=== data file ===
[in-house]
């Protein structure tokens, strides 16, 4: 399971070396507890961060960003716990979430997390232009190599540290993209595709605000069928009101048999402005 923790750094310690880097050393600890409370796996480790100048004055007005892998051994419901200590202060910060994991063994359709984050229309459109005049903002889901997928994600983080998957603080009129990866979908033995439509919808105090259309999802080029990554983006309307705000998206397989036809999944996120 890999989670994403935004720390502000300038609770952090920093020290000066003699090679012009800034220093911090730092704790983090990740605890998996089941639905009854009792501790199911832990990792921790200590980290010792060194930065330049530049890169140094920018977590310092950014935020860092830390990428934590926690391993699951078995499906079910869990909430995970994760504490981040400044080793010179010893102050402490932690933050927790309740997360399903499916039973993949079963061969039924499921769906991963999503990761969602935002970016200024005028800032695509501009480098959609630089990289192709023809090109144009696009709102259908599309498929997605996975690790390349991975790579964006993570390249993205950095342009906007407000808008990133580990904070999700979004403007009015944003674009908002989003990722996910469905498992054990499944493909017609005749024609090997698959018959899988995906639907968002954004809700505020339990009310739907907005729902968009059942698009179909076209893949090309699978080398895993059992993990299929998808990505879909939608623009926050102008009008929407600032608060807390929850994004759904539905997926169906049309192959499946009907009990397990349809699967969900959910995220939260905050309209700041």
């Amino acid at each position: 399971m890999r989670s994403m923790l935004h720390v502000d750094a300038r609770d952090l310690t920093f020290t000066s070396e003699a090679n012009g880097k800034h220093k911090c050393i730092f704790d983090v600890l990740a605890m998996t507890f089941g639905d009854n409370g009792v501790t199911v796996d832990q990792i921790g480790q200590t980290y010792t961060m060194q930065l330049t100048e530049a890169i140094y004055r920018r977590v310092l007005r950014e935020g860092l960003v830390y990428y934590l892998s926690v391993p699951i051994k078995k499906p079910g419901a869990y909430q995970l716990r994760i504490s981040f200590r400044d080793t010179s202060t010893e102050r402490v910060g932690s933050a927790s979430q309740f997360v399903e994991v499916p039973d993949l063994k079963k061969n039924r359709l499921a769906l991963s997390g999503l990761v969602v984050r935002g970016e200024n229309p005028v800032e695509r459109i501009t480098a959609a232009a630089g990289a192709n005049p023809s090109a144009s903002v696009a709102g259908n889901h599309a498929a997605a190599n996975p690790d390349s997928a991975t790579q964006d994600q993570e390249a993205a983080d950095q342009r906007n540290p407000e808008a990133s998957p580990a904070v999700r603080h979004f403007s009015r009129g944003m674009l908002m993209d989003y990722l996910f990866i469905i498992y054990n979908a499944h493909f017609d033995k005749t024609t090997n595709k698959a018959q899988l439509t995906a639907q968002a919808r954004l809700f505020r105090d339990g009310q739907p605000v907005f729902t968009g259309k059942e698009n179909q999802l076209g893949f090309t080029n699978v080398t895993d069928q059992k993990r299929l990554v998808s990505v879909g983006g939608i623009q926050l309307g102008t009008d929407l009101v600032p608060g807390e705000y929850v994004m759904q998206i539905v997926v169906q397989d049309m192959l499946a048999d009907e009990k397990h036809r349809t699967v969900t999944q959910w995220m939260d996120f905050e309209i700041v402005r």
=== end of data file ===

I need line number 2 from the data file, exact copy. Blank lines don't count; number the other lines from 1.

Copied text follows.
């Protein structure tokens, strides 16, 4: 399971070396507890961060960003716990979430997390232009190599540290993209595709605000069928009101048999402005 923790750094310690880097050393600890409370796996480790100048004055007005892998051994419901200590202060910060994991063994359709984050229309459109005049903002889901997928994600983080998957603080009129990866979908033995439509919808105090259309999802080029990554983006309307705000998206397989036809999944996120 890999989670994403935004720390502000300038609770952090920093020290000066003699090679012009800034220093911090730092704790983090990740605890998996089941639905009854009792501790199911832990990792921790200590980290010792060194930065330049530049890169140094920018977590310092950014935020860092830390990428934590926690391993699951078995499906079910869990909430995970994760504490981040400044080793010179010893102050402490932690933050927790309740997360399903499916039973993949079963061969039924499921769906991963999503990761969602935002970016200024005028800032695509501009480098959609630089990289192709023809090109144009696009709102259908599309498929997605996975690790390349991975790579964006993570390249993205950095342009906007407000808008990133580990904070999700979004403007009015944003674009908002989003990722996910469905498992054990499944493909017609005749024609090997698959018959899988995906639907968002954004809700505020339990009310739907907005729902968009059942698009179909076209893949090309699978080398895993059992993990299929998808990505879909939608623009926050102008009008929407600032608060807390929850994004759904539905997926169906049309192959499946009907009990397990349809699967969900959910995220939260905050309209700041």